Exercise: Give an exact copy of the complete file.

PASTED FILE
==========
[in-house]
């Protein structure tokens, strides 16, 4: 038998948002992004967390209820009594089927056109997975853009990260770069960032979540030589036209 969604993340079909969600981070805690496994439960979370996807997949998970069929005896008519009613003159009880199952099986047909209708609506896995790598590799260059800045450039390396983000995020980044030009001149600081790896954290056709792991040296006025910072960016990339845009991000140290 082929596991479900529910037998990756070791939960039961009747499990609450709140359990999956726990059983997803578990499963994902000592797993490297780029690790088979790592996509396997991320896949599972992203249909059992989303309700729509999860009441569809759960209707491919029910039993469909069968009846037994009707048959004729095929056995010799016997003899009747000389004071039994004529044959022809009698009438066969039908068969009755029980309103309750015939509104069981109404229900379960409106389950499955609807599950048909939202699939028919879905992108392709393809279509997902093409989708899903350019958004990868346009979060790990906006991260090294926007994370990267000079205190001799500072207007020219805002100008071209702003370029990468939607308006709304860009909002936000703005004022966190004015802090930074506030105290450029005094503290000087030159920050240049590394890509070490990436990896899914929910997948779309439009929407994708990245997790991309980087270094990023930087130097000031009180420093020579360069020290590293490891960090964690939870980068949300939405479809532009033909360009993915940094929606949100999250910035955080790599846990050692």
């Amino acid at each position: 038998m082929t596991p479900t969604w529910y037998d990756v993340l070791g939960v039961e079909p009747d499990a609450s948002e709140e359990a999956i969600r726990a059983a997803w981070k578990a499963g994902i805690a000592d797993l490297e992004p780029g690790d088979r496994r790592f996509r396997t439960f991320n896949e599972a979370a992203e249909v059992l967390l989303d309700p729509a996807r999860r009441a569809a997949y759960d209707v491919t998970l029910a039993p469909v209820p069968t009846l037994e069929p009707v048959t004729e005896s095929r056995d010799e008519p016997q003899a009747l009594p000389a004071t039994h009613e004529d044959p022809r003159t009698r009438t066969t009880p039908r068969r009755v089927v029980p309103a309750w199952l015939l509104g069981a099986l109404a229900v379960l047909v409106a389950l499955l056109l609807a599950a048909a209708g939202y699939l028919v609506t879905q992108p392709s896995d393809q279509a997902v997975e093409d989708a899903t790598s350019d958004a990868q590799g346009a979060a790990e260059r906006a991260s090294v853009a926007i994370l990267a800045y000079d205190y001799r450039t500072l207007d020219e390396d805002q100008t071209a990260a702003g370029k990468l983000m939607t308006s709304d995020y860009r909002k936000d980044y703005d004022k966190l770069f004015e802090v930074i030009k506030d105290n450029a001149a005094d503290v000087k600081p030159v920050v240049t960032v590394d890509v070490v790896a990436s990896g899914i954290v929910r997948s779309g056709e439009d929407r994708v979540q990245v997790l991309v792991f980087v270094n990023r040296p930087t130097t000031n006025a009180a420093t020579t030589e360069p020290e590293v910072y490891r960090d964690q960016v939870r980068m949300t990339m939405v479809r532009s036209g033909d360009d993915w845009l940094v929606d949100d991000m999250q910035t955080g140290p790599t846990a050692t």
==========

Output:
[in-house]
């Protein structure tokens, strides 16, 4: 038998948002992004967390209820009594089927056109997975853009990260770069960032979540030589036209 969604993340079909969600981070805690496994439960979370996807997949998970069929005896008519009613003159009880199952099986047909209708609506896995790598590799260059800045450039390396983000995020980044030009001149600081790896954290056709792991040296006025910072960016990339845009991000140290 082929596991479900529910037998990756070791939960039961009747499990609450709140359990999956726990059983997803578990499963994902000592797993490297780029690790088979790592996509396997991320896949599972992203249909059992989303309700729509999860009441569809759960209707491919029910039993469909069968009846037994009707048959004729095929056995010799016997003899009747000389004071039994004529044959022809009698009438066969039908068969009755029980309103309750015939509104069981109404229900379960409106389950499955609807599950048909939202699939028919879905992108392709393809279509997902093409989708899903350019958004990868346009979060790990906006991260090294926007994370990267000079205190001799500072207007020219805002100008071209702003370029990468939607308006709304860009909002936000703005004022966190004015802090930074506030105290450029005094503290000087030159920050240049590394890509070490990436990896899914929910997948779309439009929407994708990245997790991309980087270094990023930087130097000031009180420093020579360069020290590293490891960090964690939870980068949300939405479809532009033909360009993915940094929606949100999250910035955080790599846990050692």
């Amino acid at each position: 038998m082929t596991p479900t969604w529910y037998d990756v993340l070791g939960v039961e079909p009747d499990a609450s948002e709140e359990a999956i969600r726990a059983a997803w981070k578990a499963g994902i805690a000592d797993l490297e992004p780029g690790d088979r496994r790592f996509r396997t439960f991320n896949e599972a979370a992203e249909v059992l967390l989303d309700p729509a996807r999860r009441a569809a997949y759960d209707v491919t998970l029910a039993p469909v209820p069968t009846l037994e069929p009707v048959t004729e005896s095929r056995d010799e008519p016997q003899a009747l009594p000389a004071t039994h009613e004529d044959p022809r003159t009698r009438t066969t009880p039908r068969r009755v089927v029980p309103a309750w199952l015939l509104g069981a099986l109404a229900v379960l047909v409106a389950l499955l056109l609807a599950a048909a209708g939202y699939l028919v609506t879905q992108p392709s896995d393809q279509a997902v997975e093409d989708a899903t790598s350019d958004a990868q590799g346009a979060a790990e260059r906006a991260s090294v853009a926007i994370l990267a800045y000079d205190y001799r450039t500072l207007d020219e390396d805002q100008t071209a990260a702003g370029k990468l983000m939607t308006s709304d995020y860009r909002k936000d980044y703005d004022k966190l770069f004015e802090v930074i030009k506030d105290n450029a001149a005094d503290v000087k600081p030159v920050v240049t960032v590394d890509v070490v790896a990436s990896g899914i954290v929910r997948s779309g056709e439009d929407r994708v979540q990245v997790l991309v792991f980087v270094n990023r040296p930087t130097t000031n006025a009180a420093t020579t030589e360069p020290e590293v910072y490891r960090d964690q960016v939870r980068m949300t990339m939405v479809r532009s036209g033909d360009d993915w845009l940094v929606d949100d991000m999250q910035t955080g140290p790599t846990a050692t």